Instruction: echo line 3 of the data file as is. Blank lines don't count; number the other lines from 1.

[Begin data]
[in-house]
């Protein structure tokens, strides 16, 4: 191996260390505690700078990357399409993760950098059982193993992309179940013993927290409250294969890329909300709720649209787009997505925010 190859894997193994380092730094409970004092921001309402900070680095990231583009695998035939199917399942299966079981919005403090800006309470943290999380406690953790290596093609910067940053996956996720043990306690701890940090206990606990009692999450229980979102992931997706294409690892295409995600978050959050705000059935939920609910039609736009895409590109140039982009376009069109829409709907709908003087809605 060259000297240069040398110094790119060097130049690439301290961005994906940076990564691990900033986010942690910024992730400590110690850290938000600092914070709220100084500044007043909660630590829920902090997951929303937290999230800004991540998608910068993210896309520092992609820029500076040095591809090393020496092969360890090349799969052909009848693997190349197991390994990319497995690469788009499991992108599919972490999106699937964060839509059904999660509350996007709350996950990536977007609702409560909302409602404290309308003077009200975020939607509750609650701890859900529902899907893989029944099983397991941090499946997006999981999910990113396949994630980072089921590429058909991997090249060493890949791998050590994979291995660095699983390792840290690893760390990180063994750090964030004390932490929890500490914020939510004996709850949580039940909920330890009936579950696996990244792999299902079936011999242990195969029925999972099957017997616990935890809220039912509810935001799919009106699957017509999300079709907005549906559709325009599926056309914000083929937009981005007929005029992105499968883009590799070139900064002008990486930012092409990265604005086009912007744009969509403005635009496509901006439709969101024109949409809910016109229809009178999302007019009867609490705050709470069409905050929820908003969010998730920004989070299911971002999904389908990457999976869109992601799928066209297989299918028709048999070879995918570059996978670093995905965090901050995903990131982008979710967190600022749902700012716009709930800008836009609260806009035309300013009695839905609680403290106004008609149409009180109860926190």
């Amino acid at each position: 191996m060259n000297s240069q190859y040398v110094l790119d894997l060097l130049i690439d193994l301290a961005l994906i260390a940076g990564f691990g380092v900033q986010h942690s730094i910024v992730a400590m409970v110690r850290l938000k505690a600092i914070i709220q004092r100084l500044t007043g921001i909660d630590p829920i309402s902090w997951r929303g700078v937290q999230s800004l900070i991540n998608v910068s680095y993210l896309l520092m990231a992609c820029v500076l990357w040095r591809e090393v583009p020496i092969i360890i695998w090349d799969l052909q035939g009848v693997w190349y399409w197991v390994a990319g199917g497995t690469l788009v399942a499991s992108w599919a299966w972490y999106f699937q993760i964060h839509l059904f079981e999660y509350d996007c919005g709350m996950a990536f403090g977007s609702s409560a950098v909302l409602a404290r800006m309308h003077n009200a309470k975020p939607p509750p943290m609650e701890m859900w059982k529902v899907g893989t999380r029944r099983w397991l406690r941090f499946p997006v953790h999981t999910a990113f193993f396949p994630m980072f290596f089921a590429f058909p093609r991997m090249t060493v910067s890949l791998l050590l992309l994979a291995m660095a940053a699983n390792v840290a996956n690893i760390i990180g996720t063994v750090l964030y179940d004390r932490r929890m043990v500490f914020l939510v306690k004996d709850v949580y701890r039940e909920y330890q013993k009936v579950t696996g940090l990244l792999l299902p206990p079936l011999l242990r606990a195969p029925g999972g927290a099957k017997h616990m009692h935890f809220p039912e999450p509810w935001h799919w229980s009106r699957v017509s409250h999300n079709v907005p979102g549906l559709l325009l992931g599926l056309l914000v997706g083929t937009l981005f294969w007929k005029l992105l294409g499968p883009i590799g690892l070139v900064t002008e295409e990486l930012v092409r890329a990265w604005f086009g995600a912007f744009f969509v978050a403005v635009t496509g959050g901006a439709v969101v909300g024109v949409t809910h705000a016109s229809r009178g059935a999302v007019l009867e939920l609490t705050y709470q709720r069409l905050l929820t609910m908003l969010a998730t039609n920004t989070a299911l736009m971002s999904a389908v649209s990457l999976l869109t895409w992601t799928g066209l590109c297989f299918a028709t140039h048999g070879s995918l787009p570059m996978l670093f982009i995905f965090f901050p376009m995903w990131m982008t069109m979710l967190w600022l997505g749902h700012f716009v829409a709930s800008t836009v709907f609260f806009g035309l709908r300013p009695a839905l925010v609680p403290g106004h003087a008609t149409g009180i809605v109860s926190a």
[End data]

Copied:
């Amino acid at each position: 191996m060259n000297s240069q190859y040398v110094l790119d894997l060097l130049i690439d193994l301290a961005l994906i260390a940076g990564f691990g380092v900033q986010h942690s730094i910024v992730a400590m409970v110690r850290l938000k505690a600092i914070i709220q004092r100084l500044t007043g921001i909660d630590p829920i309402s902090w997951r929303g700078v937290q999230s800004l900070i991540n998608v910068s680095y993210l896309l520092m990231a992609c820029v500076l990357w040095r591809e090393v583009p020496i092969i360890i695998w090349d799969l052909q035939g009848v693997w190349y399409w197991v390994a990319g199917g497995t690469l788009v399942a499991s992108w599919a299966w972490y999106f699937q993760i964060h839509l059904f079981e999660y509350d996007c919005g709350m996950a990536f403090g977007s609702s409560a950098v909302l409602a404290r800006m309308h003077n009200a309470k975020p939607p509750p943290m609650e701890m859900w059982k529902v899907g893989t999380r029944r099983w397991l406690r941090f499946p997006v953790h999981t999910a990113f193993f396949p994630m980072f290596f089921a590429f058909p093609r991997m090249t060493v910067s890949l791998l050590l992309l994979a291995m660095a940053a699983n390792v840290a996956n690893i760390i990180g996720t063994v750090l964030y179940d004390r932490r929890m043990v500490f914020l939510v306690k004996d709850v949580y701890r039940e909920y330890q013993k009936v579950t696996g940090l990244l792999l299902p206990p079936l011999l242990r606990a195969p029925g999972g927290a099957k017997h616990m009692h935890f809220p039912e999450p509810w935001h799919w229980s009106r699957v017509s409250h999300n079709v907005p979102g549906l559709l325009l992931g599926l056309l914000v997706g083929t937009l981005f294969w007929k005029l992105l294409g499968p883009i590799g690892l070139v900064t002008e295409e990486l930012v092409r890329a990265w604005f086009g995600a912007f744009f969509v978050a403005v635009t496509g959050g901006a439709v969101v909300g024109v949409t809910h705000a016109s229809r009178g059935a999302v007019l009867e939920l609490t705050y709470q709720r069409l905050l929820t609910m908003l969010a998730t039609n920004t989070a299911l736009m971002s999904a389908v649209s990457l999976l869109t895409w992601t799928g066209l590109c297989f299918a028709t140039h048999g070879s995918l787009p570059m996978l670093f982009i995905f965090f901050p376009m995903w990131m982008t069109m979710l967190w600022l997505g749902h700012f716009v829409a709930s800008t836009v709907f609260f806009g035309l709908r300013p009695a839905l925010v609680p403290g106004h003087a008609t149409g009180i809605v109860s926190a």